Presented at the San Francisco Symphony’s Davies Hall, June 14 – 17, 2018, there were at least sixteen artists involved in the creation of the multi-media, semi-staged production. This includes artists: Maestro Michael Tilson Thomas, Conductor and Music Director of the SFS; Ragnar Bohlin, SFS Chorus Director; Andrew Brown, director of the Pacific Boy Choir; stage director, James Darrah; lighting designer, Pablo Santiago; video designer, Adam Larsen; associate video designer, Hana S. Kim; scenic and costume designers, Emily Anne MacDonald and Cameron Jay Mock; choreographer, Christopher Bordenave; assistant lighting designer, Alexa Oakes; assistant to the director, Sergey Khalikulov; production stage manager, Angela Turner; assistant production stage manager, Julie Chin; supertitles, Ron Valentino; Russian diction coach, Yelena Kurdina. This list does not include the full cast, the members of the two choruses, the dancer/actors, or the IATSE Stagehands or Theatrical Wardrobe members who make a production click along backstage so that onstage, theater can happen.
The effect of this network of collaborations was enormous and impressive. To describe the semi-staged productions presented by Michael Tilson Thomas: The orchestra is on stage. The cast of the opera performs in front (downstage) of the orchestra, on stairs or a ramp that goes alongside of the orchestra and across the back of the orchestra (upstage and literally up–on a higher level than the orchestra). The walls on the sides of the orchestra were wrapped in order to project images and video onto them. At the beginning of the opera, Russian texts/Cyrillic letters were projected as the six dancer-actors crawled on the stage floor or stooped over to paw through pages of books and papers. Other times, the projections were multi colored, looking like colored oil on slides. Watching the projections change was fascinating and rarely took my attention away from the music, singing, acting, and general progress of the plot.
The cast of dancer/actors were highly skilled movers and as a group had a strong presence on stage. They took various roles. Sometimes they were peasants, sometimes vicious ruffians. The director did not spare them or even the leading singers from doing the physical work of fighting or torturing another actor. There were a few times this audience member could not figure out why they were doing what they did. There was a point when they each picked up a red-orange piece of cloth, kept it in hand, and waved or flipped it around. That action’s peculiarity was its main distinction. Could it have symbolized celebration of Boris’ ascension to Czardom? Only a guess. The actions and the fabric did not seem to add up to a coronation or to a protest.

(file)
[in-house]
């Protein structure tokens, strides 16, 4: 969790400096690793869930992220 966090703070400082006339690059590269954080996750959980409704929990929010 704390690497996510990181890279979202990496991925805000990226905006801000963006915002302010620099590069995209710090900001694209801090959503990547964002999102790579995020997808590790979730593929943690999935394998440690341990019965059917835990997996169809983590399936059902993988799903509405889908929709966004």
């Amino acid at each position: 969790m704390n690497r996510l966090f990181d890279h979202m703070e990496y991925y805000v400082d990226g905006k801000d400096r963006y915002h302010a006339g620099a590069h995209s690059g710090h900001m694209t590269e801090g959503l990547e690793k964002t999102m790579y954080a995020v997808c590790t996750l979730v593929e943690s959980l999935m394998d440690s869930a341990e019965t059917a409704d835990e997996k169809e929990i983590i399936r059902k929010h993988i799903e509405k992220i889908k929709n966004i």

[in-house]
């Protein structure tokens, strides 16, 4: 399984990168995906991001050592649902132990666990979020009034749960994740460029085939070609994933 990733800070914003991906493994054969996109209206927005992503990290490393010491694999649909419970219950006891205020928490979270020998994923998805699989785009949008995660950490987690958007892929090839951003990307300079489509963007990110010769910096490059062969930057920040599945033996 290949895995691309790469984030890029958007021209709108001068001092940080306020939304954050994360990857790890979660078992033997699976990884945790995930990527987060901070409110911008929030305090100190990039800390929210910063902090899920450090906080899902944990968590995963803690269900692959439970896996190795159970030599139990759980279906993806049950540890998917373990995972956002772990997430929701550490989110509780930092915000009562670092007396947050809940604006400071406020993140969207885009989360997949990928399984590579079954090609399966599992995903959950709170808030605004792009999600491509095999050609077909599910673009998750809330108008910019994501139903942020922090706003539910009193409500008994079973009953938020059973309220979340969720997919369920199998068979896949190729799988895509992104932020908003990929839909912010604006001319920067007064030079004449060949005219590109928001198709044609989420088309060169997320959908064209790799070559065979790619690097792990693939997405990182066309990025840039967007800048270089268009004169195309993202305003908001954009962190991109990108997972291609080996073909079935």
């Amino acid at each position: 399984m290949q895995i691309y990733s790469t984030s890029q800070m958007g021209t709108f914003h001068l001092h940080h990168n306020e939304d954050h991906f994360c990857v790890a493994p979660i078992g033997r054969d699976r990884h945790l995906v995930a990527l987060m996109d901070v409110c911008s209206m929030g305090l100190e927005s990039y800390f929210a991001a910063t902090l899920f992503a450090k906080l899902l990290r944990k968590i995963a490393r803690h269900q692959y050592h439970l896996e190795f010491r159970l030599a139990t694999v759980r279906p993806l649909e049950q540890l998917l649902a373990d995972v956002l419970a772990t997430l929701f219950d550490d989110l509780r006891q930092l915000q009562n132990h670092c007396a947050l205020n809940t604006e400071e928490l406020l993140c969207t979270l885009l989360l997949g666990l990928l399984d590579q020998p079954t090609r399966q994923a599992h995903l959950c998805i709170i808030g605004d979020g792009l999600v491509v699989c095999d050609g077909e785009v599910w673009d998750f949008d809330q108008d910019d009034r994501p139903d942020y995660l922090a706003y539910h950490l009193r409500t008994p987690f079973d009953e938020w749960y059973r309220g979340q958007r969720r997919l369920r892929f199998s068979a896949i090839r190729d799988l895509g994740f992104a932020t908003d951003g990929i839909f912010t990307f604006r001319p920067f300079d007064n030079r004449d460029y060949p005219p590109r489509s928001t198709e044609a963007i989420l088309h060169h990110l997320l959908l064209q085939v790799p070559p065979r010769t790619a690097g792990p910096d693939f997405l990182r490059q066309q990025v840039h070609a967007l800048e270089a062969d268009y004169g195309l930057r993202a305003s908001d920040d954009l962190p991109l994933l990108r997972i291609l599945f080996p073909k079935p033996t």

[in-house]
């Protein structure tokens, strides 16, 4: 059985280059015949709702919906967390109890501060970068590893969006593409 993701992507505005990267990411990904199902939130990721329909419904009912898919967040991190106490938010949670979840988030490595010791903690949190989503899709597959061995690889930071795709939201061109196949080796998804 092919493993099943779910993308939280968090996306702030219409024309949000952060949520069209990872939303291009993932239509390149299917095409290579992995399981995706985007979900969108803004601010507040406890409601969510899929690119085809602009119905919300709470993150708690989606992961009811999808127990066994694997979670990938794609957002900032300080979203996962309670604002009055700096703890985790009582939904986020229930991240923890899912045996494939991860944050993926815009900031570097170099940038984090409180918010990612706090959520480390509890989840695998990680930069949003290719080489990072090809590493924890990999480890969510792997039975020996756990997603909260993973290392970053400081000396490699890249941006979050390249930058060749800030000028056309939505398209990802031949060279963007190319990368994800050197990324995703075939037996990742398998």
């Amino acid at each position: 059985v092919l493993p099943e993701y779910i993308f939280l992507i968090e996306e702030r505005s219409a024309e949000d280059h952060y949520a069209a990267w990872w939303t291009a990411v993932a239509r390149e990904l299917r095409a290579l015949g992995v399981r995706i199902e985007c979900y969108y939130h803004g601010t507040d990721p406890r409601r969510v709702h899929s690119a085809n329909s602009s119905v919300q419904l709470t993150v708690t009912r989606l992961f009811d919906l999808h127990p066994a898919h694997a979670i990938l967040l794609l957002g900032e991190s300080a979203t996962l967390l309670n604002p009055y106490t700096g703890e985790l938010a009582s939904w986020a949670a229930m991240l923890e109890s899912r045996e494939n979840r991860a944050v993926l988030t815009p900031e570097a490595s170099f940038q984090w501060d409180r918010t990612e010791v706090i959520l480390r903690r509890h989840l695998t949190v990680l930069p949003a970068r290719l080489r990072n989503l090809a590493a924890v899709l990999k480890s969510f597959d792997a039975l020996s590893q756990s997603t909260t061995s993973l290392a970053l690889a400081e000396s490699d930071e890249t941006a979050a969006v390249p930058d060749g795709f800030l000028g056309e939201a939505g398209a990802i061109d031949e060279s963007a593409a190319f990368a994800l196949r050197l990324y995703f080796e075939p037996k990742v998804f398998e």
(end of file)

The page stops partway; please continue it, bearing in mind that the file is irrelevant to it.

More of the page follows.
No one person is given credit in the program for the overall vision of the presentation or for coordinating the artists accomplishing so many different aspects of the production. Without knowing for sure, it seems most likely that MTT called together the director and designers who could put his ideas into real time onstage. It is a huge achievement.
On the SF Symphony’s video of brief interviews with MTT and the costume designers, the costume artists describe taking great efforts researching the costumes of Boris’ era. In performance, some costumes created a sense of time and place and added power to seeing these particular people going through terrible experiences–some of their own making. At the same time, Boris Gudonov (Bass, Stanislav Trofimov) and Prince Shuisky (Tenor, Yevgeny Akimov) wore gray, slightly baggy, 20th century, business suits. Why? Boris also wore glasses and a wristwatch. That could not have been an accident with so many people back stage and in the cast available to remind him to take them off. Were they generic, gray suits or were they meant to symbolize a particular time? Were they meant to reflect on Khrushchev during his visit to the US? How would that contribute to the development of the opera? It’s puzzling. Andrei Shchelkalov (portrayed by Baritone, Aleksey Bogdanov ) also wore a suit. His had a Victorian aura perhaps only because, as I remember it, it was dark and had a vest.
The story of Boris Gudonov is a puzzle itself. The history is murky; nothing is clear except confusion and danger. An imposter, dressed in a glittering white costume, takes the throne at the end. it is another example of the lies that become reality in the era and the opera. It is not a satisfactory resolution of the rule of a Czar said to be a monster, but history seldom has tidy resolutions. The impact of this production was powerful and alarming: an oncoming MACK truck of music, drama, historical horror. In his video interview, Michael Tilson Thomas calls it a “sonic spectacular.” San Francisco Symphony’s magnificent production was most definitely that.